on showing up

Dear white friends and family,


I want to give you a heads up that some time in the next couples of days/weeks I may decide to ask you a question that is not easy, not comfortable, and not Minnesota-nice. I may decide to ask you why you’re not showing up.


You might immediately assume I’m judging you and you might become defensive. You might think that I’m just another angry activist.


I’m not interested in judging you individually. I just really want to know. I’m not interested in judging you individually because I don’t see any utility in judgment. There are already too many white people judging other white people, thinking there’s one right way to be a white ally. Beyond spreading negative energy and distracting ourselves from the real problem, acting like there’s only one right way to be a white ally is like saying all people of color are the same and all people of color appreciate white people’s support in the same way.


That said, we all judge even if we don’t want to. But we can notice when these judgmental thoughts come up and try not to take them too seriously.


I don’t know what your past couple of days have been like and I don’t know how it feels good to give. I’m not here to tell you what things you could have skipped or canceled to make it over to the governor’s mansion, or one of the vigils, marches or rallies.


But I still really want to know why you’re not showing up. I want to know from the perspective of being deeply interested in history and human nature, of the ways that societal change truly comes about. I believe that if we really want change, we are going to have to let it disrupt our lives at least a little bit. So what keeps people from letting their lives be disrupted?


And I also want to know because it helps me understand why and where I’m not showing up. Even though I’ve let this work seep deeply into my daily job, friendships, and community involvement, there’s still a thousand ways I don’t show up. Please don’t look at my facebook and put me in a neat box titled radical, an activist, someone who is really involved. I’m not a point of reference for you to compare yourself to. There’s a million ways people are more involved, making a bigger difference than me. I’m just trying to figure out the best way for me to engage in way that feels consistently good.


For me, this is not political work, this is spiritual work.


I don’t show up because I have an illusion that I’m making a big difference. I don’t show up because I have much of an illusion that I’m making any difference. I show up because it feels good.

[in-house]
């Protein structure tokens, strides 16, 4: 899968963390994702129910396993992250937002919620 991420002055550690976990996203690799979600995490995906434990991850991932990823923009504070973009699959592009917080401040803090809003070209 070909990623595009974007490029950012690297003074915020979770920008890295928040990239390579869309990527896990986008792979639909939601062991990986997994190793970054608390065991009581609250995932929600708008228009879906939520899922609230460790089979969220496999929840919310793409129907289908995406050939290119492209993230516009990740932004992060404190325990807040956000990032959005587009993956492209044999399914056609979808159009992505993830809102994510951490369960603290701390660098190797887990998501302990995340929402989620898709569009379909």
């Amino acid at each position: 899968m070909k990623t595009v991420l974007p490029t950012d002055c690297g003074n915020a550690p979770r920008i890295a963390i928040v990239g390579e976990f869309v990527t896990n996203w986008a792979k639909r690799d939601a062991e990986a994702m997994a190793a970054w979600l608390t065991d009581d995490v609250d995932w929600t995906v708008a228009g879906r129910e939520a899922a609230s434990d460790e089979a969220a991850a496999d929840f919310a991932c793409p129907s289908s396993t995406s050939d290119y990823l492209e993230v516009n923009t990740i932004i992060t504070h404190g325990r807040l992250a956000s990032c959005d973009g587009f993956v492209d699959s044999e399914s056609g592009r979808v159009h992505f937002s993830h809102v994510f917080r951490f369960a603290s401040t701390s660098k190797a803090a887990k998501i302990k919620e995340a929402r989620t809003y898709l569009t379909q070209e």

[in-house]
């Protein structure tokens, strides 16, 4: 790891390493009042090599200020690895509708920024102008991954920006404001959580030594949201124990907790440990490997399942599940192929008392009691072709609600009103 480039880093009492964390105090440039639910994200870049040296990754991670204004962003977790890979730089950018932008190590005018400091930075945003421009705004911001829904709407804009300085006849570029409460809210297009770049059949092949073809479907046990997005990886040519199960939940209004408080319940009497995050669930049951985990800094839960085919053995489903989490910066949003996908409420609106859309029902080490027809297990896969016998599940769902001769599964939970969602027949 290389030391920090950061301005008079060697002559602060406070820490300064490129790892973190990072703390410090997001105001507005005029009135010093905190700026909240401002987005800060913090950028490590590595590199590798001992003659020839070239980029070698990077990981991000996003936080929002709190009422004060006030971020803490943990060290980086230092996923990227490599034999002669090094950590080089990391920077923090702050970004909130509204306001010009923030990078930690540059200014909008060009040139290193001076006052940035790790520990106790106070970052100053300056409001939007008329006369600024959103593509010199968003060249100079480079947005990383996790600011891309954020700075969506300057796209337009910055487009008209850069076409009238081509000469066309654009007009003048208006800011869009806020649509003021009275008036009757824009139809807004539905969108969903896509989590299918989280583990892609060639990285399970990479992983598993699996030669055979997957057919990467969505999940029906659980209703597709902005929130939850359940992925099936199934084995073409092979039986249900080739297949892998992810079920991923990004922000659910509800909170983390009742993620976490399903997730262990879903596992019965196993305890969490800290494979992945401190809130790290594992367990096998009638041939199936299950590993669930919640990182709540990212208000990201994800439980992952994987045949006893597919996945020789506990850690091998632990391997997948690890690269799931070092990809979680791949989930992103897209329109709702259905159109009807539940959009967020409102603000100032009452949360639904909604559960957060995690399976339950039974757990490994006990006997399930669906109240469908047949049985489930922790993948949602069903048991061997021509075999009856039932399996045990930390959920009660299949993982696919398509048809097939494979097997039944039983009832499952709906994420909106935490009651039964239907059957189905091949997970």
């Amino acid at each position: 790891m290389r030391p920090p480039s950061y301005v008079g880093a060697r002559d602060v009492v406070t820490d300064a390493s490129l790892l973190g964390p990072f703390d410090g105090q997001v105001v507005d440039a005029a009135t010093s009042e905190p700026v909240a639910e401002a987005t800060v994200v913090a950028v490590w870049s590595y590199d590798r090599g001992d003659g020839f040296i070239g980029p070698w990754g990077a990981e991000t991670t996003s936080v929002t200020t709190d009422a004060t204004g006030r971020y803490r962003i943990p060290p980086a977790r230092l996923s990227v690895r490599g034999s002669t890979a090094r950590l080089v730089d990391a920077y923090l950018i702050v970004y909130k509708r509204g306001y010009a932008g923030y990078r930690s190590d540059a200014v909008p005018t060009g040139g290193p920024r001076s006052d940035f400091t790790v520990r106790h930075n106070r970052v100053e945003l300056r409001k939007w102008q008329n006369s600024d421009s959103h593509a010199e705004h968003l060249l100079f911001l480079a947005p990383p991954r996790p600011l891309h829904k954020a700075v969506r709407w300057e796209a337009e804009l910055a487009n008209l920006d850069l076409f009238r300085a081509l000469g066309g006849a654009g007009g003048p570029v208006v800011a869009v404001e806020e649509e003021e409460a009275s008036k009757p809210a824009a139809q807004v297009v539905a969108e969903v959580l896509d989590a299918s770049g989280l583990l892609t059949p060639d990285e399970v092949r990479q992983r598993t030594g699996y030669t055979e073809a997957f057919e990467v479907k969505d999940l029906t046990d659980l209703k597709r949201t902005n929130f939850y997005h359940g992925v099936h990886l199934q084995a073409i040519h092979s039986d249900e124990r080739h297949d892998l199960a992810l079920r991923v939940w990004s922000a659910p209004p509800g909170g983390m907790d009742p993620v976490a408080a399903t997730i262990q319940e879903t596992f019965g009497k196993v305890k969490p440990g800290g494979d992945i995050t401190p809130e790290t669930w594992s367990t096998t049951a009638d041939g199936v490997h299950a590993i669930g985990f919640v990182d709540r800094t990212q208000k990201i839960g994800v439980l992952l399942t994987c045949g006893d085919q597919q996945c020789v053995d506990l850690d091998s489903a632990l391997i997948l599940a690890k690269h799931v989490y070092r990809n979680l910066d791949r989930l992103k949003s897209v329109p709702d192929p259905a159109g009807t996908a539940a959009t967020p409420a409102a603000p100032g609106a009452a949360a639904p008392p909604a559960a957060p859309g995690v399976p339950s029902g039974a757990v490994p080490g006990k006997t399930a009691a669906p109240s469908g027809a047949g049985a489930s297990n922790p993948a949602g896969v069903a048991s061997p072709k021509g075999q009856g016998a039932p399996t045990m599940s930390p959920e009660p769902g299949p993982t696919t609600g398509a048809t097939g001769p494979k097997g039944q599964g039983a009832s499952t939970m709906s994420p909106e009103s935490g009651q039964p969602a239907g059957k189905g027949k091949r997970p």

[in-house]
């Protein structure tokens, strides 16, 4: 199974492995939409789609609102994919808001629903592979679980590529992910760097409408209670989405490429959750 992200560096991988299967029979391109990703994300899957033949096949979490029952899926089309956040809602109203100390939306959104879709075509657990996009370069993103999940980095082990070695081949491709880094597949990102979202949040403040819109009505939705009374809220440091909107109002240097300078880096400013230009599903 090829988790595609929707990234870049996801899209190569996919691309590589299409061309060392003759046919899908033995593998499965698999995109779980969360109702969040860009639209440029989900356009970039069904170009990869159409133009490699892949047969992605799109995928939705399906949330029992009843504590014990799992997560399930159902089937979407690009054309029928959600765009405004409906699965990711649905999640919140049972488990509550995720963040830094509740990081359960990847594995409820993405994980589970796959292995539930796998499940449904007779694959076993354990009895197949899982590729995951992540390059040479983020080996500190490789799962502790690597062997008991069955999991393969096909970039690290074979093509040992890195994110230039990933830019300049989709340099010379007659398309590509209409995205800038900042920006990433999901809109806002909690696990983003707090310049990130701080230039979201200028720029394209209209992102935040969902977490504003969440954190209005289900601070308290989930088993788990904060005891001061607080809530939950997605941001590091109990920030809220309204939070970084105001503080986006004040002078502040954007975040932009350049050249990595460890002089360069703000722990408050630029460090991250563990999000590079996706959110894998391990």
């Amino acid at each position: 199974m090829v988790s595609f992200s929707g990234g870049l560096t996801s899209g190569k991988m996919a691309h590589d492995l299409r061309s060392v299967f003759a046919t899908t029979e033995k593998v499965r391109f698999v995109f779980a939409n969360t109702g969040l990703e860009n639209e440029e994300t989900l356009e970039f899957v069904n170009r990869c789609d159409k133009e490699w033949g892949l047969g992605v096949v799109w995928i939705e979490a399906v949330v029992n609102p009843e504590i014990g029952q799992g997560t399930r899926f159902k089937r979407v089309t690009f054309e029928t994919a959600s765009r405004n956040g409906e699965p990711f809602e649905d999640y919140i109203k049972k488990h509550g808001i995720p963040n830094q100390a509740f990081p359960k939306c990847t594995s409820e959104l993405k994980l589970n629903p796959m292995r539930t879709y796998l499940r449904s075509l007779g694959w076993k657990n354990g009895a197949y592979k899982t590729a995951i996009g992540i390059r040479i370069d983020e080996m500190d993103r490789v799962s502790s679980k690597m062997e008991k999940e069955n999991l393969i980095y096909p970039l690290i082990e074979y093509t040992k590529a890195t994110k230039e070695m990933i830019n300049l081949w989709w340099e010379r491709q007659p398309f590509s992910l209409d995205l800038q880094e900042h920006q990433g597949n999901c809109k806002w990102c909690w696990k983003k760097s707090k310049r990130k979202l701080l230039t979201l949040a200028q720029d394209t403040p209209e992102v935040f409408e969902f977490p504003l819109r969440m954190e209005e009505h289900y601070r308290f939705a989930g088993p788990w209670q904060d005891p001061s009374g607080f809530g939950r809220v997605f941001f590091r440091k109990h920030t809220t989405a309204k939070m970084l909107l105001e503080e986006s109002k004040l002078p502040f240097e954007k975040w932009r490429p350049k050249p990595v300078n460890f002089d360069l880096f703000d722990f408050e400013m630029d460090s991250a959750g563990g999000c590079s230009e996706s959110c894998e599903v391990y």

It feels good to hear stories.

It feels good to feel pain.

It feels good to gain perspective on what’s really important.

It feels good to be in a space where people from all different backgrounds are coming together – a community grounded in fierce love.

It feels good to engage in this historical moment in person, not just through the media

To grieve our world, in person, together.

To find hope, in person, together.

It feels good to honor the lessons of our ancestors – real change happens when people come together to disrupt the status quo.

We’ve built a sick world.

Showing up is like a daily dose of medication. It’s like balm for the soul. Like everyone else, I have a million other things I could be doing. But each time I show up, I feel a little more whole.


I believe in the power of empathy. I believe that you might feel some of these things if you show up.


Showing up does not equal a gold star in itself. Showing up in itself has some political power. But more importantly, showing up offers a step toward the internal transformation we need to transform externally.


So, yes, I do have a bias toward showing up. And I have to admit I’m somewhat frustrated at those who are not. I’m not particularly focused on the people who never cared, I’m frustrated with people who said they care, but let that care be theoretical—who’ve taken anti-racism workshops and shown up to once-a-month racial justice meetings, who’ve proclaimed themselves white allies, certain that they checked off all the right boxes on how to be one.


Where are you? Why aren’t you here? Why aren’t you here at what feels like the most important time to care?


We must recognize the privilege we have in being able to take an anti-racism class and than go about our daily lives not having to worry about our babies getting murdered.


I believe in engaging with that privilege and then asking – where can we disrupt our lives, even just a little bit, so that the real change we so badly need can take place?


Again, I’m pointing fingers or trying to blame individuals. I’m just interested in the places where theoretical sentiments can translate into heart-based personal growth and action. How you choose to engage with that is up to you.


So if I ask you about showing up, please know I’m not judging you. I love you. And I think that we should be asking these questions of ourselves and each other.